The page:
In the ongoing effort to make renewables a more attractive alternative than traditional sources of power, cost continues to place them out of reach for the average American consumer. Policy-makers recognize this dilemma and have poured millions in tax credits, grants and other forms of funding into the process of making the technology more affordable.

Solar is no exception. In November, the U.S. Department of Energy (DOE) announced up to $7 million in funding to help reduce nonhardware costs. So-called “soft costs” include all aspects of solar power—except the photovoltaics themselves—such as installation, permitting, interconnection and inspection.

The funding is provided by the DOE’s SunShot Initiative Incubator Program, which has already invested $60 million into the development of solar since 2007. This new round of funding will be divided into two phases, or tiers. The first tier, including awards up to $500,000 with a 20 percent cost share, will be given to efforts that achieve innovation in nonhardware concepts. The second tier, including awards up to $5 million with a 50 percent cost share, will help accelerate the transition of these ideas to demonstration and deployment.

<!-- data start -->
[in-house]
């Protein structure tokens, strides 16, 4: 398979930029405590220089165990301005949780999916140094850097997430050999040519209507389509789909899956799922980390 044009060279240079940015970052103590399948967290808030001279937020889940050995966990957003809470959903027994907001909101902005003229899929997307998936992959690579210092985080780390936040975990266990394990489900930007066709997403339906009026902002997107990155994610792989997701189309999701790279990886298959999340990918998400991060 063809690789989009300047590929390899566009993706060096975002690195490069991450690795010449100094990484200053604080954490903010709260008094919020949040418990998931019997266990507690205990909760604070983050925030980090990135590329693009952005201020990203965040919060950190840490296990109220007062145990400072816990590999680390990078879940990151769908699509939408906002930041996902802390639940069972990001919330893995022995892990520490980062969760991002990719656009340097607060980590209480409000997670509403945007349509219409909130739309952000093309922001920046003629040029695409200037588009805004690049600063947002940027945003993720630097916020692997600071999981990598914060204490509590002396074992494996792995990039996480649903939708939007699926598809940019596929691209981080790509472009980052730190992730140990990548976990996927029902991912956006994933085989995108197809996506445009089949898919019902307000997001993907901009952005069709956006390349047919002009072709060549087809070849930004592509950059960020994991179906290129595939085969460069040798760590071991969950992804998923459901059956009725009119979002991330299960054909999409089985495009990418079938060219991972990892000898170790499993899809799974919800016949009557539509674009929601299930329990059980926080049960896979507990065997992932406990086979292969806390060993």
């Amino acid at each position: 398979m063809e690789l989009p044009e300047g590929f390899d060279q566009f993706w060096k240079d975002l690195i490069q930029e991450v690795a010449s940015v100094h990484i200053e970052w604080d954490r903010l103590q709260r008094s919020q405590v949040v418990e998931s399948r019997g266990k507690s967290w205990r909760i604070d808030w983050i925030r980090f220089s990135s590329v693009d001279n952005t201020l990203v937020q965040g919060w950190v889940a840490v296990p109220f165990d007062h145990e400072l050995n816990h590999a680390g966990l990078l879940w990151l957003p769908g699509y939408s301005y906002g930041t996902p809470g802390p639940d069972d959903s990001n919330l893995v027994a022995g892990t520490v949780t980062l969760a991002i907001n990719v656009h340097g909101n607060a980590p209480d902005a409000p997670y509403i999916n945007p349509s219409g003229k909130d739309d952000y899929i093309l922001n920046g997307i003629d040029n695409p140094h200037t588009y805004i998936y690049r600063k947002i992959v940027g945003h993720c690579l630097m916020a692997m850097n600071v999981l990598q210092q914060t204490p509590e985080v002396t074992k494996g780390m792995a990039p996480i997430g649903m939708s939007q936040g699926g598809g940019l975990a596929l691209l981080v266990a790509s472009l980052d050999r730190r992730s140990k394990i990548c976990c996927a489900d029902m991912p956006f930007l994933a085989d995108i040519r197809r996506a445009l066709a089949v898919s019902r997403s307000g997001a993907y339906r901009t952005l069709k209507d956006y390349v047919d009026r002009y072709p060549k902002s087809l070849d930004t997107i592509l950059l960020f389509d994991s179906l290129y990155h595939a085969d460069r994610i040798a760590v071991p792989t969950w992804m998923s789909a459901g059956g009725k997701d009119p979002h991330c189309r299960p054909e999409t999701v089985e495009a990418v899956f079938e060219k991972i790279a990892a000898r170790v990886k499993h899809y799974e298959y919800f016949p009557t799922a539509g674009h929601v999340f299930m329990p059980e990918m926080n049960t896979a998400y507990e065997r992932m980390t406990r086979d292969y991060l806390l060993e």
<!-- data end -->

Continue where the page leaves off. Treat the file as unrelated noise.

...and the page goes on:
A primary objective of the SunShot Incubator Program is to launch start-up businesses and new business units within existing commercial entities.

The SunShot Initiative is a collaborative effort to reduce the cost of solar energy by about 75 percent by the end of the decade.

If reached, the goal will go a long way toward making solar power more accessible to the average consumer, as costs remain high despite advances in photovoltaics and the availability of creative financing mechanisms. According to DOE Secretary Steven Chu, “Even if you paid nothing for the hardware, you’d still pay thousands of dollars to install a residential solar power system.”